That’s all, no more than two choices per passage. No variables or state tracking whatsoever. A pure CYOA style. Some authors are brave enough to do RPGs with that, all races, classes and inventory (“do you want to be an elf or.. something else?”), and it involves a lot of copypasting, but most gamebook innovations are left untouched. The experienced authors have to use some external graph app to plot their games.
Storymaze has no pre-moderation, no rules on copyright infringement, illustration credit or questionable content (except for the content warnings). In fact, I did mention they pushed for fanfiction. Encouraged it. The rate of releases is so high they have “Game of the Day” awards (promotional post on the community wall, guaranteed to bring in several hundred players by the next day). Also, there are weekly genre picks.
The work quality surprised me for being rather decent. I don’t mean the authors there don’t suffer from a typical graphomania, but they are rooting out the typos and their games do have some plots. It is a problem when a writing service invites too much amateur writers, illiterate schoolboys and acquires a poor notoriety for being a garbage dump. The admins are prolific at writing too, though their mazes are not error-free. There is no editor-in-chief or the sort.
The players are very active, commenting on and sharing the works, using the hashtags and likes, writing and discussing walkthroughs. The voiced portion of them demands more choices per text, more text per game - the usual. (I wonder what they would say about ChoiceScript titles, if they could play them.) The comments can be used for reviews but there is no rating system except for the likes.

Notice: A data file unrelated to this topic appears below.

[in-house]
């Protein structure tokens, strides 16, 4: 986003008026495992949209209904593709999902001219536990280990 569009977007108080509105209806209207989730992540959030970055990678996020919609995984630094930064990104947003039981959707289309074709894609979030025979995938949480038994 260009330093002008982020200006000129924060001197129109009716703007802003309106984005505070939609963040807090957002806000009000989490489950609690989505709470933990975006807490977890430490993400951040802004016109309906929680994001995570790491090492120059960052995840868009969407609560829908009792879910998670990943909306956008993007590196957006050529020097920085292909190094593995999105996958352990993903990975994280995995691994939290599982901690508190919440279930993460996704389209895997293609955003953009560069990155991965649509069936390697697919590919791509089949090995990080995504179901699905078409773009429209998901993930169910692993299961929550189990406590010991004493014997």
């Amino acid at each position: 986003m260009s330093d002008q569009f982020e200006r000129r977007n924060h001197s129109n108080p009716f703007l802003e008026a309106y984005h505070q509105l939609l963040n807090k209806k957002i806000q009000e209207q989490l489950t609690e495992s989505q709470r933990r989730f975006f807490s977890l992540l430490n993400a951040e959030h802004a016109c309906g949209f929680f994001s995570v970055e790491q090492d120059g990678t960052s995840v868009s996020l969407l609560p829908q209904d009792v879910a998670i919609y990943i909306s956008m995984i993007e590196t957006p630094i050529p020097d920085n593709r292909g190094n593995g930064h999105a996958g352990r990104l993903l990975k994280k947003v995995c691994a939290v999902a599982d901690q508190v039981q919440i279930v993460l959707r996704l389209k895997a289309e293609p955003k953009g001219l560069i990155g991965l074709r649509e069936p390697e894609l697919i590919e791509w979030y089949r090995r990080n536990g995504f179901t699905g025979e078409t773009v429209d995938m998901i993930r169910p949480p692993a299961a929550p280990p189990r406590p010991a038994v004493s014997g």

The authors have no analytics access but the admins do; the site has Yandex.Metrika installed with Webvisor (tracks mouse movement) and clickmap (tracks clicks). It should be possible for them to get a chart down by every storylet, as they all do have a different static URL disguised as an HTML page. They don’t acknowledge that feature.
The website is a bit glitchy and still too fresh from the oven. The text editor has no autosave, the image uploading can choke on huge files, the registration did a weird number on me until I switched to Chromium and there are your friendly minor bugs here and there. The search is very clunky, with the infinite scrolling as your only option for browsing old works (as in, older than one week). I sniffed out their API and did a rough count on the games, which you saw earlier.
There is no monetization scheme yet, all games are free to write or to play. The site is not a standalone project, as all the information and communication goes on in the Vk.com group. They also have two additional groups for writing advice and best game picks. There is a Facebook group too, but it’s not very active and does not get a mention in the Android app.
That was our local dark horse. It is something right now, it could be anything by the next month, and it’s anyone’s guess what they would do when they discover our community. In any case, we will definitely learn something new by that time.